•                juvenile delinquents yes, I made them the pink team just to screw with all of them.)
  •  
  • Hector Rodriguez stood up.
  •  
  • I gave him his word. “Choose”
  •  
  • Hector pondered the word like you would ponder a trigonometry problem without a calculator.
  •  
  •                Hector: “Choose….choose…C…H…U”
  •  
  •                Me: “O”
  •  
  •                Hector: “C, H. O…S
  •  
  •                Me: “O”
  •  
  •                Hector “I said that”
  •  
  •                Me: “O, then O again”
  •  
  •                Hector: “Oh, C,H,O then O again……..C,H,O then O again……..Z?”
  •  
  • This went on for some time; meanwhile the young criminals of America association yelled, teased, and generally made a s___   load of noise while Hector hacked through his vocabularic nightmare. Finally, he spelled it and, as I took a long sip from my brand new travel mug…
  •  
  •                “Choose, C-H-O then O again S-E. Choose.”
  •  
  •                “Now use it in a sentence.”
  •  
  • He looked around in desperation, his eyes resting on the Jordans loosely tied on his feet.
  •  
  •                “My choose are black!”
  •  
  • Hector beamed.
  •  
  • Then coffee flew out of my nose and mouth as the room, for one pregnant pause, went silent.
  •  
  • Then it exploded, with Will Bunson taking the lead amid the laughter, screaming, and general chaos.
  •  
  •                “Oh my God, Step, I know I got some learning issues, but that’s some B building *stuff right there.
  •                PLEASE tell me I’m not on the level with this m________ right here!”
  •  
  • * (B Building was the building at Moorzakunt APS where the developmentally and mentally handicapped students were given special attention and education in an isolated, therapeutic setting.)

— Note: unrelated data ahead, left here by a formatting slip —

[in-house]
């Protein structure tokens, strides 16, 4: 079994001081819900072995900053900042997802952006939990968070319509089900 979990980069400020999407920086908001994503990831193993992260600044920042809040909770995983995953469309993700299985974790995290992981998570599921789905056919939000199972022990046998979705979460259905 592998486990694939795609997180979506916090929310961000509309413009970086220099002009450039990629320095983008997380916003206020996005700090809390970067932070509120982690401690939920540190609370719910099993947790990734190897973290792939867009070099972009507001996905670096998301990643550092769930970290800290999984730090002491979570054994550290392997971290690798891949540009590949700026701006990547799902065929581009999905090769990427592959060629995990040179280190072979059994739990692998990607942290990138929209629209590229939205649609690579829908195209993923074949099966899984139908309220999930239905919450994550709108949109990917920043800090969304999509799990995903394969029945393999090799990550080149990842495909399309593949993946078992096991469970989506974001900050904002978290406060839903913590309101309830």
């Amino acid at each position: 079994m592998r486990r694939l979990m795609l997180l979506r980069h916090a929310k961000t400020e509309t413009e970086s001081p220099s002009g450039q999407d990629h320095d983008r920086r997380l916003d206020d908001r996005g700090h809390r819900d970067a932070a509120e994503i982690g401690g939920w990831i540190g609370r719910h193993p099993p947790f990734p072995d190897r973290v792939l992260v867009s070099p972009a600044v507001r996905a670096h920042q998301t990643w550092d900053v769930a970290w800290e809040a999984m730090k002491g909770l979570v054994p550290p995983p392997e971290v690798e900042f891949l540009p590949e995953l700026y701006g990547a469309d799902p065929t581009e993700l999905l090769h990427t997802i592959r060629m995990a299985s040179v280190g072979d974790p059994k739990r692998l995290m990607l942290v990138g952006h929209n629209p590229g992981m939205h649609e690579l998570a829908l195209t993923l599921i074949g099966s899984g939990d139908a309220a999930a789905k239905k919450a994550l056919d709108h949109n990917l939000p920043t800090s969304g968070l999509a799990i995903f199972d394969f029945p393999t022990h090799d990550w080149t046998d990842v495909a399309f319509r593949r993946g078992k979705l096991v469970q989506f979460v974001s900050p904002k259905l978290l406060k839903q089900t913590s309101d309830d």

•  
  • Hector was one righteously indignant Puerto Rican with black choose.
  •  
  •                “My choose ARE black jese’ !”
  •  
  •                “SSSSHHHHHoooooes you (racial slur) m                    , SSSHHHOOOOeees!”
  •  
  •                “That’s what I said, you black a       b         !! CCCHHHHHOOOOeees, my choose are black, my laces
  •                are black, my hair is black, my hoodie is black and you’re ugly  a        (racial slur) face is black!”
  •  
  • I had been busy cleaning up the coffee and admiring Hector’s run-on sentence capability, but even amid the tsunami of profanity that occasionally engulfed our classroom, racial slurs were not allowed, period.
  •  
  • “ENOUGH!” I thundered, loud enough, and with enough potential menace to temporarily halt the “negotiations” that were about to commence over those particular racial remarks. Suffice it to say, the next hour or so involved a lot of passionate conversation, a few frayed nerve endings on my part as thirteen inner city kids talked and listened (under threat of dismemberment) about how to express anger and frustration without violence.
  •  
  • Eventually, we would get back to learning. Biology, or current events, or whatever could get them back on task, learning and laughing – until tomorrow, when I’d have to do it all over again, like I was never here.
  •  
  • That night, I munched on birthday cake and tried not to act as drained as I felt, I thought to myself, “between the comedy and chaos, how long can I continue to do this?”

 

If you'd like to read more of Frank Stepnowski's tales from the classroom, get Why are All the Good Teachers Crazy now!

 

What did you think about the excerpt? Share your review in the comments section!